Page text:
The Smilow Screening & Prevention Program is aligned with the American Cancer Society guideline for Cervical Cancer early detection.
Who should be screened for Cervical Cancer?
All women at age 21 to 29 should have a Pap test every 3 years. HPV (Human Papillomavirus) testing screening in this age group may be used as a part of follow up for an abnormal Pap test.
Beginning at age 30 until age 65, the preferred way to screen is with a Pap test combined with an HPV test every 5 years or every 3 years with just the Pap test.
Women who are at high risk of cervical cancer, have been diagnosed with cervical cancer, cervical pre-cancer, or HIV infection should follow the recommendations of their health care team.
Women over 65 years of age who have had regular screening in the previous 10 years should stop cervical cancer screening as long as they haven’t had any serious pre-cancers (like CIN2 or CIN3) found in the last 20 years. Women with a history of CIN2 or CIN3 should continue to have testing for at least 20 years after the abnormality was found.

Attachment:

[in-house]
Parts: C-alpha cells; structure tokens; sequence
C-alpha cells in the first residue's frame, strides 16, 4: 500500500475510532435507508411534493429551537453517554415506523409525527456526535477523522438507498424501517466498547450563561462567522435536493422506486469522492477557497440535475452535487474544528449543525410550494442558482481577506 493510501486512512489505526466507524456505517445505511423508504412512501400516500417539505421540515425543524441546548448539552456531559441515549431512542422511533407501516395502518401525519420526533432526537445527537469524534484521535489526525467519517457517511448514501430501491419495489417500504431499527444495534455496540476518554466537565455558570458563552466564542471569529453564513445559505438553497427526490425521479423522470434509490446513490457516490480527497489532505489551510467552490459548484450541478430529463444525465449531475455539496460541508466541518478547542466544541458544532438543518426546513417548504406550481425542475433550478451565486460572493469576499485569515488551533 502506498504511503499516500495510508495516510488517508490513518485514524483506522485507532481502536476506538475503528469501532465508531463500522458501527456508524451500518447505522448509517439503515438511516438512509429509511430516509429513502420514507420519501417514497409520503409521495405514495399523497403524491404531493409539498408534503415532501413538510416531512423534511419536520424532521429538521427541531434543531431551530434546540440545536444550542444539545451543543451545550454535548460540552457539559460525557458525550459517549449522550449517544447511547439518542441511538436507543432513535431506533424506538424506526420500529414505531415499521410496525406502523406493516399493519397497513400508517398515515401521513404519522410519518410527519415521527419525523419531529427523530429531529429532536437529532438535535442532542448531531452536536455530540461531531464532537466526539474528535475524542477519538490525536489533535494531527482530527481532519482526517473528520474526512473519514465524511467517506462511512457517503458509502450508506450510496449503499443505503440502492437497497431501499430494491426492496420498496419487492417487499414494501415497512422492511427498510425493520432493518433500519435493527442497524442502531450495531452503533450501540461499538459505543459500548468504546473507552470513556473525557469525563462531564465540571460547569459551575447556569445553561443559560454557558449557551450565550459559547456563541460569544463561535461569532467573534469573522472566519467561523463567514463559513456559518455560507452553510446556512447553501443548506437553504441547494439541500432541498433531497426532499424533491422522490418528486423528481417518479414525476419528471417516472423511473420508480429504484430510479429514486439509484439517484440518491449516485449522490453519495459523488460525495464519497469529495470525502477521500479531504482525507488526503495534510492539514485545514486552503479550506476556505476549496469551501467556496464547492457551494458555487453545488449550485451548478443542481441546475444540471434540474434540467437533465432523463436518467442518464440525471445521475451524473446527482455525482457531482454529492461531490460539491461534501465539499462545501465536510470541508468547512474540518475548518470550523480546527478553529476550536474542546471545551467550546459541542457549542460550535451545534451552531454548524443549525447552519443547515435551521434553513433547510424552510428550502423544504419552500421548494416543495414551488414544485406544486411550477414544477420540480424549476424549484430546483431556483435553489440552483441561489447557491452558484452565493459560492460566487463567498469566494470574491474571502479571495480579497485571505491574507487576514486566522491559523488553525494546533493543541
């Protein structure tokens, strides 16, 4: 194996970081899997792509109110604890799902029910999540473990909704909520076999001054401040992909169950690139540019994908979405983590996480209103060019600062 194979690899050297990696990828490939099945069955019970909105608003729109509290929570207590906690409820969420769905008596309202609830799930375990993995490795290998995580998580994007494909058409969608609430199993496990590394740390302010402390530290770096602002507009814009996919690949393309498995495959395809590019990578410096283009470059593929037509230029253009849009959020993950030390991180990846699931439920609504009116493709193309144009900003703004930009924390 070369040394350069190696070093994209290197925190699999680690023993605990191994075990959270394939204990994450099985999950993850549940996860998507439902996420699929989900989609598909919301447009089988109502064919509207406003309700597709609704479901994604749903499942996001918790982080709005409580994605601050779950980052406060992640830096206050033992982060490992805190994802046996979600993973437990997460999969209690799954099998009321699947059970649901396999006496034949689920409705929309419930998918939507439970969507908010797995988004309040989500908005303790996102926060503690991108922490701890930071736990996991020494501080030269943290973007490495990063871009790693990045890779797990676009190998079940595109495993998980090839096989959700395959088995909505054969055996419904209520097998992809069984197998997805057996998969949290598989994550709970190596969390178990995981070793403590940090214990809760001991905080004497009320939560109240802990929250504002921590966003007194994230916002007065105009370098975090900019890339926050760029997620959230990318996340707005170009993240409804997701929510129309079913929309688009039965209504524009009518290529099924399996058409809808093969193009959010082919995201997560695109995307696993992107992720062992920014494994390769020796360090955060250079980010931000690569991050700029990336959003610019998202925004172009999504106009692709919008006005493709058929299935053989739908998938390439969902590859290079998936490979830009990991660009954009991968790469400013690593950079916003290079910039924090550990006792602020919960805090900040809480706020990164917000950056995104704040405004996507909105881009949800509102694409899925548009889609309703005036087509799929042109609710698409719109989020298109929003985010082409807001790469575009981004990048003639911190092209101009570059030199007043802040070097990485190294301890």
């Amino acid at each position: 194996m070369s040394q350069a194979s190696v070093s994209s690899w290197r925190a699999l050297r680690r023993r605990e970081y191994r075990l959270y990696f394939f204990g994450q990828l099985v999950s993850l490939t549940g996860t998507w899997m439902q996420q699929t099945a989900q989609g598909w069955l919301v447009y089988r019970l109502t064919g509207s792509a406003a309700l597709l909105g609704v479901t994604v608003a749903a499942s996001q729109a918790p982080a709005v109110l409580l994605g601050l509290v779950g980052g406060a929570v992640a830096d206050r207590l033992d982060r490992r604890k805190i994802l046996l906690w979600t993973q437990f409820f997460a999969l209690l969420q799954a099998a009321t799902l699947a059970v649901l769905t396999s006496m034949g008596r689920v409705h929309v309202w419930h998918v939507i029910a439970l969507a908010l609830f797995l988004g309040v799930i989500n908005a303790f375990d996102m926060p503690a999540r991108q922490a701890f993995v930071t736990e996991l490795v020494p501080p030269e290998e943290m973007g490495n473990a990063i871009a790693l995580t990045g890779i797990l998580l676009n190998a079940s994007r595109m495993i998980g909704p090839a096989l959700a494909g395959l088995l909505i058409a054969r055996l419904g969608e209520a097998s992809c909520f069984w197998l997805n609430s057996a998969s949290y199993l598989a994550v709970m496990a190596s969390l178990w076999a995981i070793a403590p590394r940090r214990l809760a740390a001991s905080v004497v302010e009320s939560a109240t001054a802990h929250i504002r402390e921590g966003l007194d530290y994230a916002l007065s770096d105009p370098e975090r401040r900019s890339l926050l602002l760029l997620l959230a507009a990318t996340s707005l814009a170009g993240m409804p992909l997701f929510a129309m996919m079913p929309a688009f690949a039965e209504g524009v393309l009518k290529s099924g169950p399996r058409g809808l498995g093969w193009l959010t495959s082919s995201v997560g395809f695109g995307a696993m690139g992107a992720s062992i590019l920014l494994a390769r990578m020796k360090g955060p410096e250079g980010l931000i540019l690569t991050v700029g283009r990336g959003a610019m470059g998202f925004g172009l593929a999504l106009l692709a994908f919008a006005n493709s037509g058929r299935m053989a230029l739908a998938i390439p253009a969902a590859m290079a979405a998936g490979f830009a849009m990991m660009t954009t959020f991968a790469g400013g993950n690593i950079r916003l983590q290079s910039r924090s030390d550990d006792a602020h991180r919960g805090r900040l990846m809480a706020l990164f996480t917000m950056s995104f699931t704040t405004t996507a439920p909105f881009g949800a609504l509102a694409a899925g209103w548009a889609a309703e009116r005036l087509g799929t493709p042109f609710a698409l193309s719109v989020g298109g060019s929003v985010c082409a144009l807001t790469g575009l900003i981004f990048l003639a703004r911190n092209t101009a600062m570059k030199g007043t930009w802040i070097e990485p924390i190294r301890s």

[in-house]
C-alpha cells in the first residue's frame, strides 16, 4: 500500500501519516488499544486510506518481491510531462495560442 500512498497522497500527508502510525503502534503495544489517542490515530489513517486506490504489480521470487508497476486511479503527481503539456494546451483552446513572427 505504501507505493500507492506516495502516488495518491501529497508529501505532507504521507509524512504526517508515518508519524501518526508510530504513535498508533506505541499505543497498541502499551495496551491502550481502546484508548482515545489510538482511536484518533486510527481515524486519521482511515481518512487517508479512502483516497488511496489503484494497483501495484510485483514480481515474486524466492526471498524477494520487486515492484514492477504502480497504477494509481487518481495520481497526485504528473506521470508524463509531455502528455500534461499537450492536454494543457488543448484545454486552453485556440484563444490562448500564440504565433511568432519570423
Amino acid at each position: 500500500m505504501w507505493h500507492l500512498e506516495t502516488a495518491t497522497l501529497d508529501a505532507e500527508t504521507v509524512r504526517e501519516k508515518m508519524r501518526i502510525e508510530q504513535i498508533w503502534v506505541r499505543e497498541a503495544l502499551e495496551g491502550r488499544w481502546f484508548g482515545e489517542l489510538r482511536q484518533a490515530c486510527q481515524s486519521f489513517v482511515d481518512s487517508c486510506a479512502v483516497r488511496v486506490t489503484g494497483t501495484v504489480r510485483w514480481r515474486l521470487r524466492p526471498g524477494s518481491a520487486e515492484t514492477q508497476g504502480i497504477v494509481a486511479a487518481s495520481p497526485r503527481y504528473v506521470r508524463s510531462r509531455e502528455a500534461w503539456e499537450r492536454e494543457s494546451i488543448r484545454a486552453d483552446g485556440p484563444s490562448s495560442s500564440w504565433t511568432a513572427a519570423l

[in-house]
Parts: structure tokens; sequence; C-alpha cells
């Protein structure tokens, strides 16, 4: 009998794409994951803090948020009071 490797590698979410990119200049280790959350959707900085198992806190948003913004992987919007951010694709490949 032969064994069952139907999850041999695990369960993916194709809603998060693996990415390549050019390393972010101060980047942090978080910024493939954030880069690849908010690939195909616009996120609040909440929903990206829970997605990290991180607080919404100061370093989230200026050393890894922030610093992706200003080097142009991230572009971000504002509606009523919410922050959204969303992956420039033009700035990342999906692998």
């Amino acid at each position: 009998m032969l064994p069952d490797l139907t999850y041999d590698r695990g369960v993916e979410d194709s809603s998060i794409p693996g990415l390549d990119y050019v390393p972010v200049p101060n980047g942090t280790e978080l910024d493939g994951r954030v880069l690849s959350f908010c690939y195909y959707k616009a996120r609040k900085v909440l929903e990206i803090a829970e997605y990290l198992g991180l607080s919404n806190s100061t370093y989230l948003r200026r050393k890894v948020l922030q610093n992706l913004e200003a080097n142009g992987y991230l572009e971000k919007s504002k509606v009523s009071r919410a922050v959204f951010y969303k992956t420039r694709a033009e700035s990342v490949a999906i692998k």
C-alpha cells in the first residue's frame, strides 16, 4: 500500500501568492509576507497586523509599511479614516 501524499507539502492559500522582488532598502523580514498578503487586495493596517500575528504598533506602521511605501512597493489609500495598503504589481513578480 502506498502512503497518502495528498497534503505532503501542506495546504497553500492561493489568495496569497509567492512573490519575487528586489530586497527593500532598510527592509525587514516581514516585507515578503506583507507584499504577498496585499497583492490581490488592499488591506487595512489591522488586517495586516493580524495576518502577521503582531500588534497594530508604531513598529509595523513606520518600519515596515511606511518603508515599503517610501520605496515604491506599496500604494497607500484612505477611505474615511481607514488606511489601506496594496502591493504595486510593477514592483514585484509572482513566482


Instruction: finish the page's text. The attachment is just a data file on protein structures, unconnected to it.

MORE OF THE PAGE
Women who have had a total hysterectomy (removal of the uterus and cervix) should stop screening with Pap tests and HPV tests, unless the hysterectomy was for treatment for cervical pre-cancer (or cancer). Women who have had a hysterectomy without removal of the cervix (called a supracervical hysterectomy) should continue cervical cancer screening according to the guidelines above.
Women of any age should not be screened every year by any screening test unless the result has been abnormal*.
* Women who have abnormal screening results may need to have a follow up Pap test (sometimes with a HPV test) done in 6 months or a year.
Even if you have been vaccinated against HPV, you should still follow these guidelines.
Even if you have stopped having children, you should still follow these guidelines.